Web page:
Formaldehyde Free Glass Fibre Insulation

  • Shaver, Michael (Participant)
  • Jair Azael Esquivel Guzman (Participant)
  • Thomas Bennett (Participant)

Impact: Economic, Environmental


The primary role of insulating materials in society is to passively reduce unwanted energy emissions. This is predominantly thermal energy, yet their use extends to other associated areas including electrical, acoustic, fire resistance, radiation, and moisture protection. Insulation products therefore provide a vital role in minimizing global energy consumption and reducing carbon emissions.

Glass fibre insulation is among the most efficient materials in terms of thermal and acoustic insulation, which makes it an essential component in the construction industry. This is a highly sustainable material able to save during its lifetime up to 300 times more energy than that used for its manufacture and transportation.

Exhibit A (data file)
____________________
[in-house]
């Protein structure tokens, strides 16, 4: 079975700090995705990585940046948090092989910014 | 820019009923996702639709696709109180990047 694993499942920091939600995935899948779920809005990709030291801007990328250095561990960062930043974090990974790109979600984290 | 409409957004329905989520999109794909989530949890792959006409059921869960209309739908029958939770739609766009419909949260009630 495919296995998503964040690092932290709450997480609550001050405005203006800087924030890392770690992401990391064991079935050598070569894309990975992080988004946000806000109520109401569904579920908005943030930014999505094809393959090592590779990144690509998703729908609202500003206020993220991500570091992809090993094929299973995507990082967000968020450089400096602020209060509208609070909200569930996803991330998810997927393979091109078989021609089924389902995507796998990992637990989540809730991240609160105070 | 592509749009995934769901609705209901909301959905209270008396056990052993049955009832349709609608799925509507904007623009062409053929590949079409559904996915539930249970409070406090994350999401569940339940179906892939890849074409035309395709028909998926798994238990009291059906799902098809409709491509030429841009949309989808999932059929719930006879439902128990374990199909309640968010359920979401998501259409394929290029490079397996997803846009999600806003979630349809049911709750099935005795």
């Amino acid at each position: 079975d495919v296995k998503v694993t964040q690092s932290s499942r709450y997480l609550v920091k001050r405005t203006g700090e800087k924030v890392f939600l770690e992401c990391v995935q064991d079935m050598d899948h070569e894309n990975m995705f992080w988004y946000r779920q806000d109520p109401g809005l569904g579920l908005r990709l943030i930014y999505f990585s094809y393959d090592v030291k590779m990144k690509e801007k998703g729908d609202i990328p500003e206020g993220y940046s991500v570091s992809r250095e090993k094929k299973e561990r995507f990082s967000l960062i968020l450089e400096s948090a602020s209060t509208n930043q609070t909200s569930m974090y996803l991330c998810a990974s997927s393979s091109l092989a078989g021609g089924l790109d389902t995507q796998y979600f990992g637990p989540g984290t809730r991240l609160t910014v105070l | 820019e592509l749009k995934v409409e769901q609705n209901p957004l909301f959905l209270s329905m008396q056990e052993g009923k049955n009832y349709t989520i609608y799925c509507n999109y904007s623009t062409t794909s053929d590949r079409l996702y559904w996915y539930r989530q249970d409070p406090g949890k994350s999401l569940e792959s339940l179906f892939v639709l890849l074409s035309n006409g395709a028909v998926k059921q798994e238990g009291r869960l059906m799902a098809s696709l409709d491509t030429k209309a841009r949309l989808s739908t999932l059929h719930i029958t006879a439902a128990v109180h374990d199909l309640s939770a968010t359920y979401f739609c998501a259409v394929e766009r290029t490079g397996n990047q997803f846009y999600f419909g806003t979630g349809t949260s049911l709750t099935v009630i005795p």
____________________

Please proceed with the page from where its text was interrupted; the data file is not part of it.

Unfortunately, traditional technologies for fabrication of glass fibre insulation rely upon toxic formaldehyde in their initial formulation. The use of formaldehyde is a hazard concern not only encountered during manufacture but also in the final product, as free formaldehyde is slowly released into the air over time after installation of the product, resulting in products that do not perform well in indoor air quality tests.

This KTP project, in collaboration with the University of Edinburgh and our industrial partner, looks to develop a more environmentally sustainable glass fibre insulation, with similar or improved mechanical and flexural properties to existing products, that can be manufactured at a competitive price point but without formaldehyde or other toxic components.
Impact date2019
Category of impactEconomic, Environmental
Impact levelBenefit

Research Beacons, Institutes and Platforms

  • Sustainable Consumption Institute
  • Henry Royce Institute
  • Sustainable Futures
  • Manchester Environmental Research Institute